Rating firms rework their India FY21 GDP forecasts with sharper contraction

Rating firms rework their India FY21 GDP forecasts with sharper contraction

Impact on wages to severely dent consumption and decelerate recovery, says India Ratings

Topics
Rating agencies | GDP | India GDP

Global and domestic rating agencies have sharply cut their forecast for India’s economic growth this fiscal year, after the official data showed a sharper-than-expected GDP contraction in the June quarter and sluggish recovery in indicators thereafter.

Fitch now expects India’s GDP to contract 10.5 per cent in FY21, compared to its earlier estimate of 5 per cent. India Ratings, its wholly-owned Indian subsidiary, predicts a sharper fall of 11.8 per cent in real GDP.

Goldman Sachs, which had earlier estimated an 11.8 per cent contraction, has now estimated it at 14.8 per cent.

India’s real GDP contracted by a record 24 per cent in Q1, beating the average estimate of 18-20 per cent.

“The severe fall in economic activity has damaged household and corporate incomes and balance sheets, amid limited fiscal support. The looming deterioration in asset quality for the financial sector will hold back credit provision,” said Fitch.

However, domestic and global agencies are not on the same page when it comes to speed of recovery. While Fitch expects the economy to rebound strongly in Q2, India Ratings predicts contraction in all four quarters of FY21, expecting a rebound only in FY22. It has projected 9.9 per cent growth in real GDP during FY22, mostly due to a favourable base effect.

Predicting a sharper recovery, Goldman Sachs has pegged real GDP growth at 15.7 per cent in FY22, and a massive 27.1 per cent in the June 2021 quarter.

“Real output in March 2022 will still be around 2 per cent below the March 2020 level,” said Prachi Mishra and Andrew Tilton of Goldman Sachs in a note.

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At the same time, Fitch expects global GDP to fall 4.4 per cent in 2020, a modest upward revision from the 4.6 per cent expected earlier.

“Recovery in economic activity has been swifter than anticipated. China has already regained its pre-virus GDP levels and retail sales in the US, France, and the UK now exceed February levels,” Fitch wrote about global economic recovery.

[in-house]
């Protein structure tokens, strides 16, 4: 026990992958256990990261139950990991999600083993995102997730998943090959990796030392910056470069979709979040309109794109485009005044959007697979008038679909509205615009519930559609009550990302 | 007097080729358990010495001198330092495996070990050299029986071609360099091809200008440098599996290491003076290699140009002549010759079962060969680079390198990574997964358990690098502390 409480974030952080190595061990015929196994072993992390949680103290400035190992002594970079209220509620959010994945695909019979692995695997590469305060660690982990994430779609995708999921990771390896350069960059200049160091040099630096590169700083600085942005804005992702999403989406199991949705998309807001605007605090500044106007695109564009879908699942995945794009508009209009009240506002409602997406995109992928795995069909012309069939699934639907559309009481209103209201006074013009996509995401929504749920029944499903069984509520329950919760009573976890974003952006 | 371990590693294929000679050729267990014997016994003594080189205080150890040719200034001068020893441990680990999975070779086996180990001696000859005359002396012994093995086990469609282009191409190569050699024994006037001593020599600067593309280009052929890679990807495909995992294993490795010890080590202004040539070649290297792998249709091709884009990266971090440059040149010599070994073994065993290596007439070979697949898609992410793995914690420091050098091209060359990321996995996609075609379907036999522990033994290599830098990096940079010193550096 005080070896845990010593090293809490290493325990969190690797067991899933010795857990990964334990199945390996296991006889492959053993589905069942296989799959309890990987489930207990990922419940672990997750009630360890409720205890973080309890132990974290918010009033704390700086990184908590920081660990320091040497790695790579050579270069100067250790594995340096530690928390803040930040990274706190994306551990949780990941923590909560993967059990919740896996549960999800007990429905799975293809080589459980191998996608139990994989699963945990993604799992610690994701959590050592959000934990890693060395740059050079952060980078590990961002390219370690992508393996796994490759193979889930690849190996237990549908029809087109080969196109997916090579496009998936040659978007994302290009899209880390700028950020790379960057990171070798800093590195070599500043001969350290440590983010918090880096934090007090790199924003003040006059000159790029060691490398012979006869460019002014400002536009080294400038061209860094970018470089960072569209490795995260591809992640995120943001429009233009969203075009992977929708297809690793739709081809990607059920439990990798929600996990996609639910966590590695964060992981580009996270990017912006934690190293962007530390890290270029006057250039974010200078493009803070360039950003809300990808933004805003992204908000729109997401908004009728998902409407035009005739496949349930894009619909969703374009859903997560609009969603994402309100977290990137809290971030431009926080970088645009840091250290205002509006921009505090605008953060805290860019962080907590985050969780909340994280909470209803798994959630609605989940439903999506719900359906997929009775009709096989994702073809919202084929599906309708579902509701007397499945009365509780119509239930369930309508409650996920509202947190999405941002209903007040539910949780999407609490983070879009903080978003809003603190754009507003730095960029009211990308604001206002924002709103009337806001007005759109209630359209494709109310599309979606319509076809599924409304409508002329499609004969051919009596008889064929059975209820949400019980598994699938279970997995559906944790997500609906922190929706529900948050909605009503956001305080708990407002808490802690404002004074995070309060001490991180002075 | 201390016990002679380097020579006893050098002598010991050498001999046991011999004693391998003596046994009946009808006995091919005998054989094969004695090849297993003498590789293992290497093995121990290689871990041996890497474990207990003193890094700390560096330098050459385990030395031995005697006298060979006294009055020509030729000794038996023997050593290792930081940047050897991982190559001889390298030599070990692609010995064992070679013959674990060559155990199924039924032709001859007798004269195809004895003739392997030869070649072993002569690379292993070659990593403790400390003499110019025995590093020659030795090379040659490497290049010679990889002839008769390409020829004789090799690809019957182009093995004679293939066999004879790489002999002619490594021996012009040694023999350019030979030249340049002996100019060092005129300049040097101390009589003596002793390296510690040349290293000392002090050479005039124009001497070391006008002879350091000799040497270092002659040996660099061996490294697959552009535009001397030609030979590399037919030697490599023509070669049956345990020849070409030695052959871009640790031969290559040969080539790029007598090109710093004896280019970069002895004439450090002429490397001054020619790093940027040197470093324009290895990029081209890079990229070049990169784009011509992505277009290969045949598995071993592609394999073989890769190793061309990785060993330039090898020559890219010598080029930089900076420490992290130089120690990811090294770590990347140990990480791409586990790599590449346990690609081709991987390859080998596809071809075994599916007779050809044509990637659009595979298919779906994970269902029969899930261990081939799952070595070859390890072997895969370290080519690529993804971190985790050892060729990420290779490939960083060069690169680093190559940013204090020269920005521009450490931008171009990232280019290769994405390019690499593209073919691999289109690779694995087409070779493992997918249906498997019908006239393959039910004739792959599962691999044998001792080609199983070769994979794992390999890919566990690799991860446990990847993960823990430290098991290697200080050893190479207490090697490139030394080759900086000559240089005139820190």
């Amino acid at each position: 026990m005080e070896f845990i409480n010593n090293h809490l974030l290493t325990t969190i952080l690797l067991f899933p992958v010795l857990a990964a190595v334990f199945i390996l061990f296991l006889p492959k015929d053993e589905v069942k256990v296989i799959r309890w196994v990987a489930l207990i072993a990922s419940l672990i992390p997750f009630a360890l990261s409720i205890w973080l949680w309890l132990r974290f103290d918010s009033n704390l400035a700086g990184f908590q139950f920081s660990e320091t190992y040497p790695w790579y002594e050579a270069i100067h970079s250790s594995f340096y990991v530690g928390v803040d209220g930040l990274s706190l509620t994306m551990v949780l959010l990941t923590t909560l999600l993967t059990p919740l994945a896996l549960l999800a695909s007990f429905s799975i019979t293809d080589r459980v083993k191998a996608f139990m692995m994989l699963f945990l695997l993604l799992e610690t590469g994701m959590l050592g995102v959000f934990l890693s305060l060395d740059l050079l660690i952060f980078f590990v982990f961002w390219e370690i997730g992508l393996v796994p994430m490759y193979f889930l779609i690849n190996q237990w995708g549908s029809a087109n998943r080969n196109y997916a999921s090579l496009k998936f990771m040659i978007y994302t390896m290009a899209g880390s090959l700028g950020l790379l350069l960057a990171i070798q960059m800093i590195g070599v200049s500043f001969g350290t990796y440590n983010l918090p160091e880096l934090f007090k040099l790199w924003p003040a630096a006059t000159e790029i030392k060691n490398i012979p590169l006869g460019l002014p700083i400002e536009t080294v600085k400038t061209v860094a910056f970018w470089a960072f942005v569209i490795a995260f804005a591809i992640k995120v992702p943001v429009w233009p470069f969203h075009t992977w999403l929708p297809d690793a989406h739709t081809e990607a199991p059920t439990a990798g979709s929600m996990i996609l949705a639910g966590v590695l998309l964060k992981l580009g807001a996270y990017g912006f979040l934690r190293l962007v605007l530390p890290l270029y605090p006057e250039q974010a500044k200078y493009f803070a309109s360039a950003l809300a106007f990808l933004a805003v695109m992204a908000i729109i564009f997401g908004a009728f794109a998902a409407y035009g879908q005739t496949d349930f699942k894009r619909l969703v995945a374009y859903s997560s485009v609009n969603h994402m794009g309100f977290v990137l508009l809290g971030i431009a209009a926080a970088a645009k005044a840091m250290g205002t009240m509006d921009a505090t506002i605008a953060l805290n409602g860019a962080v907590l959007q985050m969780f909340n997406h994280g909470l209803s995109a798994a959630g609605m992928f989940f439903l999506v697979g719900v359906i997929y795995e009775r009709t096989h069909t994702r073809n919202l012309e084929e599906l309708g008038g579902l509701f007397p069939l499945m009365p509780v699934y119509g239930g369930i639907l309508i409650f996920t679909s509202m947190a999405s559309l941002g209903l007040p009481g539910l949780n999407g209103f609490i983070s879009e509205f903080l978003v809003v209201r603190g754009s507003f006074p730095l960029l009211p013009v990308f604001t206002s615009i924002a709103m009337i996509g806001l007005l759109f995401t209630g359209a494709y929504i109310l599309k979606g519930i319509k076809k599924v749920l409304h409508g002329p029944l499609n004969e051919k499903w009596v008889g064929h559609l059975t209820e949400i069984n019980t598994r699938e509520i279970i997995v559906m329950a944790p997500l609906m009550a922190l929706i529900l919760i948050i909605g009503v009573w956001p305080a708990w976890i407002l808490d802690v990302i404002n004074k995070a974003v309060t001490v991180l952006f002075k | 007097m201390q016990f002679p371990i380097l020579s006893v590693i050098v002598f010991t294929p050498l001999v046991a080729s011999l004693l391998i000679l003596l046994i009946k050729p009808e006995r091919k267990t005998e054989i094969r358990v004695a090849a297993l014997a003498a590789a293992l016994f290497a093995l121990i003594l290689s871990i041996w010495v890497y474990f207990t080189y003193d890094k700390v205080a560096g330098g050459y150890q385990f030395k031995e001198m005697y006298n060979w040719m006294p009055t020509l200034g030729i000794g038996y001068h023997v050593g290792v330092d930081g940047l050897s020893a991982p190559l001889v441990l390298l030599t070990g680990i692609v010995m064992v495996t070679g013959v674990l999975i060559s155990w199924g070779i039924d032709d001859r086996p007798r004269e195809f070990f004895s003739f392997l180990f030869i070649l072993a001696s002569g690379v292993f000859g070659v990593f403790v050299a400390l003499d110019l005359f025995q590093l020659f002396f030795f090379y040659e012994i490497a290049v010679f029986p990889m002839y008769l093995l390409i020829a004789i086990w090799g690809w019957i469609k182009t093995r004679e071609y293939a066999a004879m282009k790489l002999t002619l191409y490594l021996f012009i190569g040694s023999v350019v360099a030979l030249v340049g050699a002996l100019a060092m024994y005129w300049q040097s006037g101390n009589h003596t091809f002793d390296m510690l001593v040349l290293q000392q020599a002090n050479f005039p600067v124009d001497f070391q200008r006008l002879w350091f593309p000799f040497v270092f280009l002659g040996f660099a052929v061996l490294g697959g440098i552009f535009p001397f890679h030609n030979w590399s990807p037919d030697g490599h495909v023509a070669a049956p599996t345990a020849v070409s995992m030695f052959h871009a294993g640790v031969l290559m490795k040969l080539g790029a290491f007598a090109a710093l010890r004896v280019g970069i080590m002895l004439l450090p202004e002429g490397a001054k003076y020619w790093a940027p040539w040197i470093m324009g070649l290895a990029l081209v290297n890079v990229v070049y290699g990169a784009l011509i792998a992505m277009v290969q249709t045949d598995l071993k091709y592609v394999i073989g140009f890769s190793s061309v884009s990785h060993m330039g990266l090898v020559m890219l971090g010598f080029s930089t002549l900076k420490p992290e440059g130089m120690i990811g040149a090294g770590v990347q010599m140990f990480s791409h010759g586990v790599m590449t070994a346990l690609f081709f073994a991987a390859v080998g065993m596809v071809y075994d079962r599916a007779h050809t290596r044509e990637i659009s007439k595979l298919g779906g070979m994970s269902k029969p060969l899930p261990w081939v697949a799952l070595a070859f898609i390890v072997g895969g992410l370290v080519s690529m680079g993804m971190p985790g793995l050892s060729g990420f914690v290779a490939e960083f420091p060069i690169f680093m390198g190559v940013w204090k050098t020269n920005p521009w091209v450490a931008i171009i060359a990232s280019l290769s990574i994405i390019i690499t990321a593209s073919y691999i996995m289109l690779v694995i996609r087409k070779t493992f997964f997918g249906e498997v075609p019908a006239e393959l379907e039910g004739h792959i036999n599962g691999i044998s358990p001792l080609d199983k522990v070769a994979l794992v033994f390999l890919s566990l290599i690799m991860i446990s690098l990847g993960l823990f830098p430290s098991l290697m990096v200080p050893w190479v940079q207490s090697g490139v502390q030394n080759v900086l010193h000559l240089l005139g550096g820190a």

“But we doubt this will become the much-lauded V-shaped recovery. Unemployment shocks lie ahead in Europe, firms are cutting capex, and social distancing continues to restrict private-sector spending,” said Brian Coulton, chief economist at Fitch Ratings.

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India Ratings now expects a dent of 9.1 per cent in India’s nominal GDP, against its earlier estimate of 3.4 per cent. This would take FY21 nominal GDP down to Rs 1.85 trillion, lower than the FY19 level of Rs 1.9 trillion.

“Only in Q3FY22 will India’s nominal GDP be higher than Q4FY20 — a loss of nearly two years,” said Devendra Pant, chief economist, India Ratings.

He added that wages occupied a third of the nominal GDP. “A washout of Rs 18.5 trillion in nominal GDP translates to the vanishing of Rs 6 trillion worth of wages.”

A loss of a tenth in nominal GDP will result in poor revenue collection, and considerably enlarge the fiscal deficit, which the agency has pegged at 8.2 per cent of GDP for FY21.

“However, directly monetising the deficit should be the last option, only after other avenues — borrowing from domestic markets and multilateral agencies, and assistance from the International Monetary Fund — are exhausted,” said Sunil Kumar Sinha, principal economist at India Ratings.

Meanwhile, ICRA has kept its GDP growth forecast unchanged at -9.5 per cent. CRISIL is also expected to revise its forecast soon.

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